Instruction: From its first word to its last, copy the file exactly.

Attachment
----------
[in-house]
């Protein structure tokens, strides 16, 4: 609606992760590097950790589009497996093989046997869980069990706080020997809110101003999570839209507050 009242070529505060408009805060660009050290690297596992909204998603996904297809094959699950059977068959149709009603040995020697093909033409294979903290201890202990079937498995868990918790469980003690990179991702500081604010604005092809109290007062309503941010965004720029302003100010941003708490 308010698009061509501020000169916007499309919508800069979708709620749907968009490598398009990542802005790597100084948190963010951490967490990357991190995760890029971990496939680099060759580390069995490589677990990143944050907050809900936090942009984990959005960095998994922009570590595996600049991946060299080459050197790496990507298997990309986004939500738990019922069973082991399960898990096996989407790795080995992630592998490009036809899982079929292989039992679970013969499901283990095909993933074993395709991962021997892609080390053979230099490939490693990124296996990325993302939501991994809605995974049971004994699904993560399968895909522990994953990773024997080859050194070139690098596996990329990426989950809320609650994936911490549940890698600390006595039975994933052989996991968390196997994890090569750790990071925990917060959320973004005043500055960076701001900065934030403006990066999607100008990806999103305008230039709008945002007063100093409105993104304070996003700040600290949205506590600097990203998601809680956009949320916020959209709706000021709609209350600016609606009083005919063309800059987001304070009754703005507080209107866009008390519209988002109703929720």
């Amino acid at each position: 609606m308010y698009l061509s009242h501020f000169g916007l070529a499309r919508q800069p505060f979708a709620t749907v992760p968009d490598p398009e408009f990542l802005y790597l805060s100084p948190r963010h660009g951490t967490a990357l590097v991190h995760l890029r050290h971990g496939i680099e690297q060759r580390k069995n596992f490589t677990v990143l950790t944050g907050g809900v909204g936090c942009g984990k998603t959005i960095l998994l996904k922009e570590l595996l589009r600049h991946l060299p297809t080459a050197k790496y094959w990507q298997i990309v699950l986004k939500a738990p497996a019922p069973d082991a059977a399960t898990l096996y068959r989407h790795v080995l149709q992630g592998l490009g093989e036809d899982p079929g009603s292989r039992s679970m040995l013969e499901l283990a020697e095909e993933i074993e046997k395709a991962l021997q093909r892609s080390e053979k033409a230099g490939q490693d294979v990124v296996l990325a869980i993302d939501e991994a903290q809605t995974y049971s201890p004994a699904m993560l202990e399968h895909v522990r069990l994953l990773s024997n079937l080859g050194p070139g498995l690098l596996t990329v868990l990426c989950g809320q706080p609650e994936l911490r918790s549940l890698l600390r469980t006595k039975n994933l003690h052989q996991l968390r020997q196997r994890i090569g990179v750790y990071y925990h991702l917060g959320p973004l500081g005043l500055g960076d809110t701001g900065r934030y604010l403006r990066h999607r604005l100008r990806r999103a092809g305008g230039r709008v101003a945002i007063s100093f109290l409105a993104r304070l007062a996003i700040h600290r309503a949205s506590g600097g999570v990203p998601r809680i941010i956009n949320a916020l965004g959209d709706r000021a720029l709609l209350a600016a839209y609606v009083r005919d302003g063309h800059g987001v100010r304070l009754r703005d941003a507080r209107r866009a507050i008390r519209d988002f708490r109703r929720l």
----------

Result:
[in-house]
């Protein structure tokens, strides 16, 4: 609606992760590097950790589009497996093989046997869980069990706080020997809110101003999570839209507050 009242070529505060408009805060660009050290690297596992909204998603996904297809094959699950059977068959149709009603040995020697093909033409294979903290201890202990079937498995868990918790469980003690990179991702500081604010604005092809109290007062309503941010965004720029302003100010941003708490 308010698009061509501020000169916007499309919508800069979708709620749907968009490598398009990542802005790597100084948190963010951490967490990357991190995760890029971990496939680099060759580390069995490589677990990143944050907050809900936090942009984990959005960095998994922009570590595996600049991946060299080459050197790496990507298997990309986004939500738990019922069973082991399960898990096996989407790795080995992630592998490009036809899982079929292989039992679970013969499901283990095909993933074993395709991962021997892609080390053979230099490939490693990124296996990325993302939501991994809605995974049971004994699904993560399968895909522990994953990773024997080859050194070139690098596996990329990426989950809320609650994936911490549940890698600390006595039975994933052989996991968390196997994890090569750790990071925990917060959320973004005043500055960076701001900065934030403006990066999607100008990806999103305008230039709008945002007063100093409105993104304070996003700040600290949205506590600097990203998601809680956009949320916020959209709706000021709609209350600016609606009083005919063309800059987001304070009754703005507080209107866009008390519209988002109703929720």
């Amino acid at each position: 609606m308010y698009l061509s009242h501020f000169g916007l070529a499309r919508q800069p505060f979708a709620t749907v992760p968009d490598p398009e408009f990542l802005y790597l805060s100084p948190r963010h660009g951490t967490a990357l590097v991190h995760l890029r050290h971990g496939i680099e690297q060759r580390k069995n596992f490589t677990v990143l950790t944050g907050g809900v909204g936090c942009g984990k998603t959005i960095l998994l996904k922009e570590l595996l589009r600049h991946l060299p297809t080459a050197k790496y094959w990507q298997i990309v699950l986004k939500a738990p497996a019922p069973d082991a059977a399960t898990l096996y068959r989407h790795v080995l149709q992630g592998l490009g093989e036809d899982p079929g009603s292989r039992s679970m040995l013969e499901l283990a020697e095909e993933i074993e046997k395709a991962l021997q093909r892609s080390e053979k033409a230099g490939q490693d294979v990124v296996l990325a869980i993302d939501e991994a903290q809605t995974y049971s201890p004994a699904m993560l202990e399968h895909v522990r069990l994953l990773s024997n079937l080859g050194p070139g498995l690098l596996t990329v868990l990426c989950g809320q706080p609650e994936l911490r918790s549940l890698l600390r469980t006595k039975n994933l003690h052989q996991l968390r020997q196997r994890i090569g990179v750790y990071y925990h991702l917060g959320p973004l500081g005043l500055g960076d809110t701001g900065r934030y604010l403006r990066h999607r604005l100008r990806r999103a092809g305008g230039r709008v101003a945002i007063s100093f109290l409105a993104r304070l007062a996003i700040h600290r309503a949205s506590g600097g999570v990203p998601r809680i941010i956009n949320a916020l965004g959209d709706r000021a720029l709609l209350a600016a839209y609606v009083r005919d302003g063309h800059g987001v100010r304070l009754r703005d941003a507080r209107r866009a507050i008390r519209d988002f708490r109703r929720l």